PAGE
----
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The US federal government currently has several student load repayment options (like the income based repayment program). At the end of some specified time period (20 or 25 years) the outstanding debt is forgiven.

This amount of forgiven debt is considered taxable income. For large amounts of student loans, the minimum payment amount is insignificant; the outstanding loan balance will grow exponentially over the 20 or 25 years.

The Foreign Earned Income Exclusion is another program that allows US workers to deduct a significant amount of their taxable income. For a married couple, I believe the amount is currently 195k. If a married couple, participating a student loan forgiveness program was overseas and met the appropriate conditions, would they be able to reduce their tax liability on the loan forgiveness?

My understanding is that it only applies to 'foreign earned' income; but assume the student attended a University outside of the US. IE - they went to school in a foreign country and were abroad when the loan was forgiven.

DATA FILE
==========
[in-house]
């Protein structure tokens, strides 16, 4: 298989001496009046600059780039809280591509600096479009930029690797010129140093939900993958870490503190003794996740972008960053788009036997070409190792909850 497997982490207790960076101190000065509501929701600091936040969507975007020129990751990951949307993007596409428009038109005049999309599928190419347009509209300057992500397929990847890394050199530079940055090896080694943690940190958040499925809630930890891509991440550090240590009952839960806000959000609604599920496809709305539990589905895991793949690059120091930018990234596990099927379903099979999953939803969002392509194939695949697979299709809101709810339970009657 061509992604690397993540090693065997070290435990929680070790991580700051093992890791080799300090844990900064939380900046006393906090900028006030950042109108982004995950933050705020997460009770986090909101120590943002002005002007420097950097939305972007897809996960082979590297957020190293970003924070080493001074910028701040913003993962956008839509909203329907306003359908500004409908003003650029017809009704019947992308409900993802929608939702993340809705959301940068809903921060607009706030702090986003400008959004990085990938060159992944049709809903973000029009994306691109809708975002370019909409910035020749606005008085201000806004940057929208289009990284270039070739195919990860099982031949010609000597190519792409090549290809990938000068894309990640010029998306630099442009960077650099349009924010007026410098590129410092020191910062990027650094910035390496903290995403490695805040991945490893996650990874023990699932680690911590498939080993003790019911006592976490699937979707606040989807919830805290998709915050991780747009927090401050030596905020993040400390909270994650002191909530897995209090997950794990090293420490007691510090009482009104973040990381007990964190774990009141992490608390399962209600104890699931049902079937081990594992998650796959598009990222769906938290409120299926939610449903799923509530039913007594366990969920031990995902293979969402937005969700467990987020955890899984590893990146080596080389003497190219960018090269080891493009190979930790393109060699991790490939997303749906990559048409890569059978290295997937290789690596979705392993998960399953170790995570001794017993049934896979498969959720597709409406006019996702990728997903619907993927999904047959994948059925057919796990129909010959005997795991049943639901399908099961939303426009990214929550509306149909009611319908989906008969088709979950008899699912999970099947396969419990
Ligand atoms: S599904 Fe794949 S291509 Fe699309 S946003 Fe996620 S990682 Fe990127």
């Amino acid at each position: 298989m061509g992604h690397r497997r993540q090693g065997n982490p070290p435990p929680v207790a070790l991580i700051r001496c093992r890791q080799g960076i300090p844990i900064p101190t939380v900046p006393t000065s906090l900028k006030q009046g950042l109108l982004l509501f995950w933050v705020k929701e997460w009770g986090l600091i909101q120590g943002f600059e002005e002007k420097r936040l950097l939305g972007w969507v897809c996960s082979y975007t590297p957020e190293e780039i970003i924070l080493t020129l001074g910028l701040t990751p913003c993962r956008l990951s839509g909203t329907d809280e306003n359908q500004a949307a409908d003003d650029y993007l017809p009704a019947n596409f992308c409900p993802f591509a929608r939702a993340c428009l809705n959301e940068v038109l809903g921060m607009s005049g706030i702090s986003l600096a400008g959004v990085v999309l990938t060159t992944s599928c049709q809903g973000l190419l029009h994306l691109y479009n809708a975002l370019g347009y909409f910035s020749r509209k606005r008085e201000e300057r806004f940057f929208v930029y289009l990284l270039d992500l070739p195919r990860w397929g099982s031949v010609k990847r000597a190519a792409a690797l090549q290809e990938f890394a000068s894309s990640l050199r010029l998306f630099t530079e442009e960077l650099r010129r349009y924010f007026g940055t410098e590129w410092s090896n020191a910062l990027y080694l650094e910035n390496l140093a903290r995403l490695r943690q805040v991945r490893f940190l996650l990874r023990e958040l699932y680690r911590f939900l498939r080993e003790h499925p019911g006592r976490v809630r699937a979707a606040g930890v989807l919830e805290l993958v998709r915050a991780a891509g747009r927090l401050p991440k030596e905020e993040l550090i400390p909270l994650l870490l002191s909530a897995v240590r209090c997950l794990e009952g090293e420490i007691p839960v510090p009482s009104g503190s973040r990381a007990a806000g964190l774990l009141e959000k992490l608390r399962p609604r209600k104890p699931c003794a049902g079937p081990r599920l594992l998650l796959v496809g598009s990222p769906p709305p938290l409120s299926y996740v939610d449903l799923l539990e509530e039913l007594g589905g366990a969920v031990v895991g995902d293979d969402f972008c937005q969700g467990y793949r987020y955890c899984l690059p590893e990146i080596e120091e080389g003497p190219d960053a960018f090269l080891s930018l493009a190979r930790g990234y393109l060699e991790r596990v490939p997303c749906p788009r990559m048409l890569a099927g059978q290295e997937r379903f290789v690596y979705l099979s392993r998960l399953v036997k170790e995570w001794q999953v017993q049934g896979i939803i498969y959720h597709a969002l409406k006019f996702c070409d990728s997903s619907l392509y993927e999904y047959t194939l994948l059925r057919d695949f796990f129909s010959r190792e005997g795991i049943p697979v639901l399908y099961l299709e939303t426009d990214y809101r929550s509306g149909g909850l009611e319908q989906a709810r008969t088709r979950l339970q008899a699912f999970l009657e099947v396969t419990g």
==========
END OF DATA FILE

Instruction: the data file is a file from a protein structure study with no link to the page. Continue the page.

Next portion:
My assumption is 'no, this will not work' but I was wondering if anyone had any thoughts.

  • Regardless of where you went to school, the income is charged based on where the loan owner is. Since you note that this is specifically US Federal Gov't loans, then the tax burden will be charged as US-based imputed income (not foreign earned income). – Noah May 29 '14 at 14:30
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Debt forgiveness is not earned income. Foreign income exclusion applies only to earned income, i.e.: salaries and self-employment active income. Essentially, as a rule of thumb, you can check whether you're paying FICA/SE taxes on the income. If you are (or would be, if you were getting the exactly same income in the US) - it probably qualifies for the exclusion. Any other income, including debt forgiveness, doesn't.

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